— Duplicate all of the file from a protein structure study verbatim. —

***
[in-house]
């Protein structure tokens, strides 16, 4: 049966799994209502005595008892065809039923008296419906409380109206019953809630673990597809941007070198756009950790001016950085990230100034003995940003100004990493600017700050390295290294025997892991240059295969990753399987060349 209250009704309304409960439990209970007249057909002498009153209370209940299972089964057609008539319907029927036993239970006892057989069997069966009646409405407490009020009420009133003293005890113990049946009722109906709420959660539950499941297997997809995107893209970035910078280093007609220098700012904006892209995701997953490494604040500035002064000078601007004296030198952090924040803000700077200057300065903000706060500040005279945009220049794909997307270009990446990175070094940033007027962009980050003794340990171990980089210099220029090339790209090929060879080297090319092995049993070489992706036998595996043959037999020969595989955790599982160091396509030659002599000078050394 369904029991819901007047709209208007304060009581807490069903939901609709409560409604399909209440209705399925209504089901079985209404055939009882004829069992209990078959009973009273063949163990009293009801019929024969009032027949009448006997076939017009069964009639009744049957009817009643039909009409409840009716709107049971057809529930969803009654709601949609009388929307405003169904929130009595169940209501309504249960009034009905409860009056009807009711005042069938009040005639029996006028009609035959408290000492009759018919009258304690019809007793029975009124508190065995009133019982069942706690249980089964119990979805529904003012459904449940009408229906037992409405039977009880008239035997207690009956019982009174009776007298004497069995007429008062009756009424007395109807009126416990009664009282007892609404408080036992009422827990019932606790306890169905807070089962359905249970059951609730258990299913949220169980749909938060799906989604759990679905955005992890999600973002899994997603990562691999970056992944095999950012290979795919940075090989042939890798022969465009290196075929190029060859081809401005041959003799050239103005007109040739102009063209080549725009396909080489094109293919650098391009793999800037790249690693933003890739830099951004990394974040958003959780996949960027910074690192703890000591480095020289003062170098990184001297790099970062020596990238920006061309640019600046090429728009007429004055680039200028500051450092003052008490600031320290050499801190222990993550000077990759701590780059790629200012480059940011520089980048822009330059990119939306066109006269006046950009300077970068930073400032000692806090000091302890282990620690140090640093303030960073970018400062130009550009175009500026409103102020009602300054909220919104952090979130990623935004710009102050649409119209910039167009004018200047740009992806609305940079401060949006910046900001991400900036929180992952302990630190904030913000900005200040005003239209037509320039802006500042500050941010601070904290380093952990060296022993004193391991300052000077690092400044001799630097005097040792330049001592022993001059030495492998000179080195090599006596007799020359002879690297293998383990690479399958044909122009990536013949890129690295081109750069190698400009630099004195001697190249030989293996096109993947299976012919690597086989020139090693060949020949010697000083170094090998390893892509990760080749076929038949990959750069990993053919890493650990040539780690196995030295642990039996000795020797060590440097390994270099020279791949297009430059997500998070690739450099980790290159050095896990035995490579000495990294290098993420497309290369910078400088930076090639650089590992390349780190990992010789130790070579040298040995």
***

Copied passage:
[in-house]
């Protein structure tokens, strides 16, 4: 049966799994209502005595008892065809039923008296419906409380109206019953809630673990597809941007070198756009950790001016950085990230100034003995940003100004990493600017700050390295290294025997892991240059295969990753399987060349 209250009704309304409960439990209970007249057909002498009153209370209940299972089964057609008539319907029927036993239970006892057989069997069966009646409405407490009020009420009133003293005890113990049946009722109906709420959660539950499941297997997809995107893209970035910078280093007609220098700012904006892209995701997953490494604040500035002064000078601007004296030198952090924040803000700077200057300065903000706060500040005279945009220049794909997307270009990446990175070094940033007027962009980050003794340990171990980089210099220029090339790209090929060879080297090319092995049993070489992706036998595996043959037999020969595989955790599982160091396509030659002599000078050394 369904029991819901007047709209208007304060009581807490069903939901609709409560409604399909209440209705399925209504089901079985209404055939009882004829069992209990078959009973009273063949163990009293009801019929024969009032027949009448006997076939017009069964009639009744049957009817009643039909009409409840009716709107049971057809529930969803009654709601949609009388929307405003169904929130009595169940209501309504249960009034009905409860009056009807009711005042069938009040005639029996006028009609035959408290000492009759018919009258304690019809007793029975009124508190065995009133019982069942706690249980089964119990979805529904003012459904449940009408229906037992409405039977009880008239035997207690009956019982009174009776007298004497069995007429008062009756009424007395109807009126416990009664009282007892609404408080036992009422827990019932606790306890169905807070089962359905249970059951609730258990299913949220169980749909938060799906989604759990679905955005992890999600973002899994997603990562691999970056992944095999950012290979795919940075090989042939890798022969465009290196075929190029060859081809401005041959003799050239103005007109040739102009063209080549725009396909080489094109293919650098391009793999800037790249690693933003890739830099951004990394974040958003959780996949960027910074690192703890000591480095020289003062170098990184001297790099970062020596990238920006061309640019600046090429728009007429004055680039200028500051450092003052008490600031320290050499801190222990993550000077990759701590780059790629200012480059940011520089980048822009330059990119939306066109006269006046950009300077970068930073400032000692806090000091302890282990620690140090640093303030960073970018400062130009550009175009500026409103102020009602300054909220919104952090979130990623935004710009102050649409119209910039167009004018200047740009992806609305940079401060949006910046900001991400900036929180992952302990630190904030913000900005200040005003239209037509320039802006500042500050941010601070904290380093952990060296022993004193391991300052000077690092400044001799630097005097040792330049001592022993001059030495492998000179080195090599006596007799020359002879690297293998383990690479399958044909122009990536013949890129690295081109750069190698400009630099004195001697190249030989293996096109993947299976012919690597086989020139090693060949020949010697000083170094090998390893892509990760080749076929038949990959750069990993053919890493650990040539780690196995030295642990039996000795020797060590440097390994270099020279791949297009430059997500998070690739450099980790290159050095896990035995490579000495990294290098993420497309290369910078400088930076090639650089590992390349780190990992010789130790070579040298040995």